Ottawa-Gatineau’s jobless rate rises to 5.5% in May as economy sheds 4,700 jobs

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Ottawa-Gatineau’s unemployment rate jumped to 5.5 per cent in May, continuing an upward climb that has seen it rise nearly a full percentage point since the start of 2024.

Statistics Canada’s latest labour force survey showed the local economy shed 4,700 jobs last month. That pushed the regional unemployment rate up three-tenths of a percentage point from April and nine-tenths of a point since January, when it stood at 4.6 per cent.

Employment was up slightly in the tech sector last month, rising by about 300 jobs to a three-month rolling average of 60,200. The three-month average also rose in other industries such as construction, manufacturing, health care and educational services.

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But there were fewer civil servants as the three-month rolling average dropped to 204,300 employees in the public administration sector, down from 207,500 in April.

Meanwhile, employment also fell in sectors such as retail, accommodation and food services and information, culture and recreation.

Statistics Canada has been putting more emphasis on the employment rate in its reports recently to capture whether job gains are keeping up with population growth.

The local employment rate – which represents the proportion of residents aged 15 years and older who are employed – dropped to 64 per cent last month. That’s down from 64.6 per cent in April and 65.9 per cent in January.

The National Capital Region’s job market fared worse than the country’s as a whole in May. 

Nationally, Canada’s unemployment rate rose slightly to 6.2 per cent in May, up from 6.1 per cent the previous month, as opportunities became harder to find for prospective job-seekers.

Statistics Canada’s latest labour force survey showed the economy added 27,000 jobs last month – too modest of a gain to keep the unemployment rate from rising by a tenth of a percentage point.

The report, which came in largely as forecasters had expected, suggests the Canadian job market continues to soften as high interest rates weigh on consumers and businesses.

“The main numbers were returning to a familiar trend: the Canadian job numbers eking out a decent overall headline gain, but not matching population growth,” said Brendon Bernard, a senior economist with hiring site indeed.

“And that’s showing up in a rising unemployment rate, which, at 6.2 is not particularly low anymore.”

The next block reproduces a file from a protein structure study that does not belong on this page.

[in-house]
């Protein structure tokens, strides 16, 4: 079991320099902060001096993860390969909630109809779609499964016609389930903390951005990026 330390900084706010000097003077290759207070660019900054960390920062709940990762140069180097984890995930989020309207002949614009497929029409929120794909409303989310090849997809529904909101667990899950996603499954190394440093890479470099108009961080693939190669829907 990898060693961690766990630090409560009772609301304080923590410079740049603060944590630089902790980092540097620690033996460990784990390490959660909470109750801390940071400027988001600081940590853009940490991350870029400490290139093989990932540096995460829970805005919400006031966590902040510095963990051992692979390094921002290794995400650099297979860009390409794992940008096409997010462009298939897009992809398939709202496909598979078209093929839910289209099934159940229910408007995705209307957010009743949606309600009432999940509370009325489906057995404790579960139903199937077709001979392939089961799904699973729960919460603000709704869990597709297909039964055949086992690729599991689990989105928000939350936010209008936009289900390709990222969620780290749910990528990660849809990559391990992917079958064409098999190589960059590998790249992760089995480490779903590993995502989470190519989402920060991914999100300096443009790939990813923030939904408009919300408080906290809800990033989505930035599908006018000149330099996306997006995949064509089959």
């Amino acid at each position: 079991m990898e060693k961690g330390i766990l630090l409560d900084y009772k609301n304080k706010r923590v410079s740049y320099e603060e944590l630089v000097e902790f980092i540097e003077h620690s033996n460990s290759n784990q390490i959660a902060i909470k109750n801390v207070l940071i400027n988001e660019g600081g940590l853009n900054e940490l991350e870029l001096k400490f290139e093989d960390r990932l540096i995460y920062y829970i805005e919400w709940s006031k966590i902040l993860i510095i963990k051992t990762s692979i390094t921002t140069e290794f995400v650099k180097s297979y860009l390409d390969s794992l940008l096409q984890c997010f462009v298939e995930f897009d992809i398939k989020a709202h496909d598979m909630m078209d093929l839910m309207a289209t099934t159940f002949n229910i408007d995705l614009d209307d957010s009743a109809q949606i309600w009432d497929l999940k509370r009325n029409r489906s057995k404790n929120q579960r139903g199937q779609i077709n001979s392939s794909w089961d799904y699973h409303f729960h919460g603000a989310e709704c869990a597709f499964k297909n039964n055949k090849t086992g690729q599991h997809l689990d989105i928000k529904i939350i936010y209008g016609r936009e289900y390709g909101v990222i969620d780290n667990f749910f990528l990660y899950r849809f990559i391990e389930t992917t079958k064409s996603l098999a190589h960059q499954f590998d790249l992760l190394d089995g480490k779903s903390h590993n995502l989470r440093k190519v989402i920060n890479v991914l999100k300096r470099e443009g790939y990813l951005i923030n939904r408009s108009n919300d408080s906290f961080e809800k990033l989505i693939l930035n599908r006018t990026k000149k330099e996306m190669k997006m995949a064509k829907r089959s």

Economists were taken by surprise in April when employment jumped by 90,000 — the largest monthly increase since January 2023.

But the May employment data suggests the job market is back on trend.

“It didn’t take much digging to unearth the fact that this report is considerably softer than the headline, as all of the gains were in part-time jobs, in one province (Ontario), and the unemployment rate ticked up to 6.2 per cent, as expected,” wrote BMO chief economist Douglas Porter in a client note.

Of those who were unemployed in April, just under a quarter found work the next month, the report said. That’s below the pre-pandemic average of 31.5 per cent for the same months in 2017, 2018 and 2019.

“A lower proportion of unemployed people transitioning into employment may indicate that people are facing greater difficulties finding work in the current labour market,” the report said.

More Canadians are also finding themselves working part-time because they don’t have better options.

Statistics Canada says the involuntary part-time rate – which refers to the proportion of part-time workers who could not find full-time work or worked part-time because of weak business conditions – was 18.2 per cent in May. That’s up from 15.4 per cent a year prior.

Young people have also felt the consequences of the job market slowdown. The report notes that for returning students aged 20 to 24, their employment rate was down 2.9 per cent from a year ago.

“Over the past year, we’ve seen that youth employment conditions have really taken a hit,” said Bernard.

Youth have been particularly affected by weaker hiring trends because they tend to go in and out of the labour market, he explained.

Bernard said strong population growth among people aged 25 and under is also contributing to weaker employment among youth.

Meanwhile, U.S. employers added a strong 272,000 jobs in May, accelerating from April and a sign that companies are still confident enough in the economy to keep hiring despite persistently high interest rates.

The data from both Canada and the U.S. come two days after the Bank of Canada opted to lower interest rates for the first time in four years, citing easing inflation and the weakening economy.

The central bank lowered its key interest rate by a quarter of a percentage point to 4.75 per cent and signalled that more rate cuts would be on the way, so long as inflation continues to slow.

“Taken together, this mixed bag doesn’t really move the needle on the Bank of Canada rate-o-meter. It’s still consistent with growing slack in the economy, albeit with sticky wages,” Porter wrote.

Wage growth remained strong in May as average hourly wages rose 5.1 per cent from a year ago, reaching $34.94.

Employment was up in health care and social assistance, finance, insurance, real estate, rental and leasing, business, building and other support services as well as accommodation and food services.

Meanwhile, employment fell in construction, transportation and warehousing and utilities.

– With additional reporting from the Canadian Press

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